Humanitarian operations have faced increased restrictions by the military government since last year. This change followed a significant military defeat in December 2023 when the army was defeated by paramilitaries in Gezira. In another blow to the government, paramilitary leader Mohamed Hamdan Dagalo traveled to several African capitals to secure regional support and political legitimacy.

After that defeat, efforts to send aid from army-controlled areas like Port Sudan to places it doesn’t control (Darfur, Khartoum, Kordofan and Gezira) have ground to a halt. In late February, the Sudanese government blocked a vital humanitarian corridor between Chad and West Darfur, citing weapon shipments to the RSF across the porous border.

“This isn’t about helping areas controlled by the RSF — it’s about helping people there who are most risk of famine,” said Mathilde Vu, the Norwegian Refugee Council’s Sudan advocacy adviser. “They’re the ones who’ve suffered the most from atrocities and have been the most cut off from humanitarian aid since the war began.”

Sudanese refugees line up for humanitarian aid at a United Nations post near the Joda border crossing in South Sudan.
Sudanese refugees line up for humanitarian aid at a United Nations post near the Joda border crossing in South Sudan.picture alliance (dpa/picture alliance via Getty Images)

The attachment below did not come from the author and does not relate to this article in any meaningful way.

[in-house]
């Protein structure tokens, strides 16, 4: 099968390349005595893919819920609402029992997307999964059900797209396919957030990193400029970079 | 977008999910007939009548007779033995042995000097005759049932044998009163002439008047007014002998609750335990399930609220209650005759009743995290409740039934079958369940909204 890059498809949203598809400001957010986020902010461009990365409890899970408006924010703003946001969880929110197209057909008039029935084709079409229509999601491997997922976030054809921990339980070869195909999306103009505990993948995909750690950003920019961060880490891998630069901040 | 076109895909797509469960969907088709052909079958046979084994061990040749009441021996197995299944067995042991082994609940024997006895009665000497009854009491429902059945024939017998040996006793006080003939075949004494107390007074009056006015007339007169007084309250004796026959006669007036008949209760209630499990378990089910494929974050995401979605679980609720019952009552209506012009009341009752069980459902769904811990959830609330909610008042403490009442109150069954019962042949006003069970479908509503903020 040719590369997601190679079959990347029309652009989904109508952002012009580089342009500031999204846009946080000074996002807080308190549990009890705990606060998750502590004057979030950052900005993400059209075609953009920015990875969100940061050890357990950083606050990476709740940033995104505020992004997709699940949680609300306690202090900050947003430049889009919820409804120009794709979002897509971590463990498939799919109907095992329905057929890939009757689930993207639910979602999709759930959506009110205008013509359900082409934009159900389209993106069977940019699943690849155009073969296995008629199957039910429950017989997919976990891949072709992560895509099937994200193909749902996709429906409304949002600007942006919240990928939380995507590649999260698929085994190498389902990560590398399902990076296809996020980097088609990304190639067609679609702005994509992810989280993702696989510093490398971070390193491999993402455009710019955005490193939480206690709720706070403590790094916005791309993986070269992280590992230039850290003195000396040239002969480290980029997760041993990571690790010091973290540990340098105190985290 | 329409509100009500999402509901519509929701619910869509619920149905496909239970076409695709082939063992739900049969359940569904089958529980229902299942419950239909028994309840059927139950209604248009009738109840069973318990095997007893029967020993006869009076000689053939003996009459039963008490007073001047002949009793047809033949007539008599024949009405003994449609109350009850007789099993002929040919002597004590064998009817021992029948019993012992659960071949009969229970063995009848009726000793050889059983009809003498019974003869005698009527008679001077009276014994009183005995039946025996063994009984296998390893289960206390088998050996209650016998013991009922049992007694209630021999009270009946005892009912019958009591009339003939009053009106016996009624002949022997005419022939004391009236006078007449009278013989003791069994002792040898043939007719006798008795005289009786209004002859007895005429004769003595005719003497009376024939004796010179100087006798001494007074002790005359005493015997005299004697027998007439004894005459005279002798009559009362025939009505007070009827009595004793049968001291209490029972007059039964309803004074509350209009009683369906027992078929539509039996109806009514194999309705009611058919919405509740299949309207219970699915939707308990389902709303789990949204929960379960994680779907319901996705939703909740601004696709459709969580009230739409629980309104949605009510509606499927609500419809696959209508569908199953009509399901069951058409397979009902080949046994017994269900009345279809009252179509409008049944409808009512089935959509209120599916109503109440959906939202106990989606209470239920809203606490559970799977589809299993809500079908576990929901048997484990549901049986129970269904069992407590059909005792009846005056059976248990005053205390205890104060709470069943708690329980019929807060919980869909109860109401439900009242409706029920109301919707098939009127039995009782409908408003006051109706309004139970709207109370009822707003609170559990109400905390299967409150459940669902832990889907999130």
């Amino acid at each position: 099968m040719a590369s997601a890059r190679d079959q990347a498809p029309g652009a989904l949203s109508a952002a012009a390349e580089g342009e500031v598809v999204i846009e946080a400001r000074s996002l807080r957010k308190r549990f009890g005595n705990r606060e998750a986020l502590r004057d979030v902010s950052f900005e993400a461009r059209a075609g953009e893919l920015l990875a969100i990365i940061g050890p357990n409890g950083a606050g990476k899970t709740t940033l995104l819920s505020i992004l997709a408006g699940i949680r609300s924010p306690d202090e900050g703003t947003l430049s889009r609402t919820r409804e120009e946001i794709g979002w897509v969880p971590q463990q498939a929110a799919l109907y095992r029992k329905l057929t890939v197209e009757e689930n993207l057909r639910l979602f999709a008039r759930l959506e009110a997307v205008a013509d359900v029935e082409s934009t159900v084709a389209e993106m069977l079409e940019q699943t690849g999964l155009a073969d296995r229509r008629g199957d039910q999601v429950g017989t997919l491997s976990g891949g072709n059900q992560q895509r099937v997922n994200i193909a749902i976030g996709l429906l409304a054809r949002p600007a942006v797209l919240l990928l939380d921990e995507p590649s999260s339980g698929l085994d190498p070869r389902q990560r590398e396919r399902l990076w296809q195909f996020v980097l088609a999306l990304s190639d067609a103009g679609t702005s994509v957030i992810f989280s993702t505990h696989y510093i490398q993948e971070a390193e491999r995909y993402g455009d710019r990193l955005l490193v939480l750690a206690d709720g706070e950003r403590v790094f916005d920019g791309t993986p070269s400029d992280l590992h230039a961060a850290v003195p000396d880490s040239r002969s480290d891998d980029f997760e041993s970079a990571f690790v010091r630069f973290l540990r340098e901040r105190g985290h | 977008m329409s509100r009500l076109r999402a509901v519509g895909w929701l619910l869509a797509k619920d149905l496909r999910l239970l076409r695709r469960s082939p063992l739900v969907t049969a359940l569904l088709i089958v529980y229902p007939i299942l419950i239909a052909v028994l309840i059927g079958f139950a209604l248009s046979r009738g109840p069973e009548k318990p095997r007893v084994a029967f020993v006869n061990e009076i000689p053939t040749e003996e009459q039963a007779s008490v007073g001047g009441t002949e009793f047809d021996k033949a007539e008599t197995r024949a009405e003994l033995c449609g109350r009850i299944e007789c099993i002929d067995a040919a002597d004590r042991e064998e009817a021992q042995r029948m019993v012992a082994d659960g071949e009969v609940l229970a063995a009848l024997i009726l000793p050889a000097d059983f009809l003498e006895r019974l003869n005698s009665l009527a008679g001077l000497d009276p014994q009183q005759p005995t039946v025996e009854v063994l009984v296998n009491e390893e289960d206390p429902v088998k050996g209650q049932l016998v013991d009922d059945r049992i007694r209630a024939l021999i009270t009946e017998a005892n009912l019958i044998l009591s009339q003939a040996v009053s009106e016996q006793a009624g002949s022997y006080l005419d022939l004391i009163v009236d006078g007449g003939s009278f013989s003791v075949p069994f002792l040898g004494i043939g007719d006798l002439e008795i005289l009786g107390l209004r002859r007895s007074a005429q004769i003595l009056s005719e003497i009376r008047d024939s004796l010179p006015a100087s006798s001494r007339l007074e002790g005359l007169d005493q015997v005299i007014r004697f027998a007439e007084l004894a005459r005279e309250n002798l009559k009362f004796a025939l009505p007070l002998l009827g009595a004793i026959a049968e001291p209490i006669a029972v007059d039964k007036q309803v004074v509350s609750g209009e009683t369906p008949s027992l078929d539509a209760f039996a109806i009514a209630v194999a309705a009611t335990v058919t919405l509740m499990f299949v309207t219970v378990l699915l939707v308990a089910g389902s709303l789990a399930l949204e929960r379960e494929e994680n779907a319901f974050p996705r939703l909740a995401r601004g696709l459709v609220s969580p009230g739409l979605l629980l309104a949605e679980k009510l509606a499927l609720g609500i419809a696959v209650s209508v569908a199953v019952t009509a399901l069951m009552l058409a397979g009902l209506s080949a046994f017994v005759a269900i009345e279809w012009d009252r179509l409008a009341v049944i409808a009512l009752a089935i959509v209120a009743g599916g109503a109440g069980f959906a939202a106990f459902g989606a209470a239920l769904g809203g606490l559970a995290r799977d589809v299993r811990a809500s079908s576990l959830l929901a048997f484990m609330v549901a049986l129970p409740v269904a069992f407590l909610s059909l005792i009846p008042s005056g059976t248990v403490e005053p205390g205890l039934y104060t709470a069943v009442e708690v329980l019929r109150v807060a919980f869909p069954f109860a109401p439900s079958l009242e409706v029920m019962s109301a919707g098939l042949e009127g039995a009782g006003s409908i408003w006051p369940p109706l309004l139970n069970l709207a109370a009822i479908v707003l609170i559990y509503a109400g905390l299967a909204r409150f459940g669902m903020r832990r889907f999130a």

The United States and the European Union criticized the army’s ban on cross-border humanitarian aid and other obstacles to aid delivery in RSF-controlled areas. Likewise, they denounced the paramilitaries for looting homes, markets and warehouses. U.N. High Commissioner for Human Rights Volker Türk also warned that the apparently deliberate denial of safe and unhindered access to humanitarian agencies inside Sudan violates international law and may amount to a war crime.

“The Sudanese government is deliberately restricting access to areas controlled by the RSF,” said Helena Cardellach of Doctors Without Borders (MSF). “When they won’t let you go to Khartoum, Gezira or any places controlled by the RSF, what they’re basically doing is making sure the aid remains in their areas. And that goes against international law.”

Travel restrictions ease slightly

Responding to pressure, the Sudanese government agreed in early March, to allow cross-border aid from Chad to El Fasher (North Darfur’s capital), and from South Sudan to Kosti. They also planned to open a land route to send aid from Port Sudan to El Fasher and approved the use of airports in El Fasher and two other state capitals. However, the access points are all in army-controlled territories, and the distance from Port Sudan to El Fasher is about 1,200 miles (2,000 kilometers). According to Edem Wosornu, director of the United Nations Office for the Coordination of Humanitarian Affairs (OCHA), the procedures for accessing the new routes remain undefined as of late March.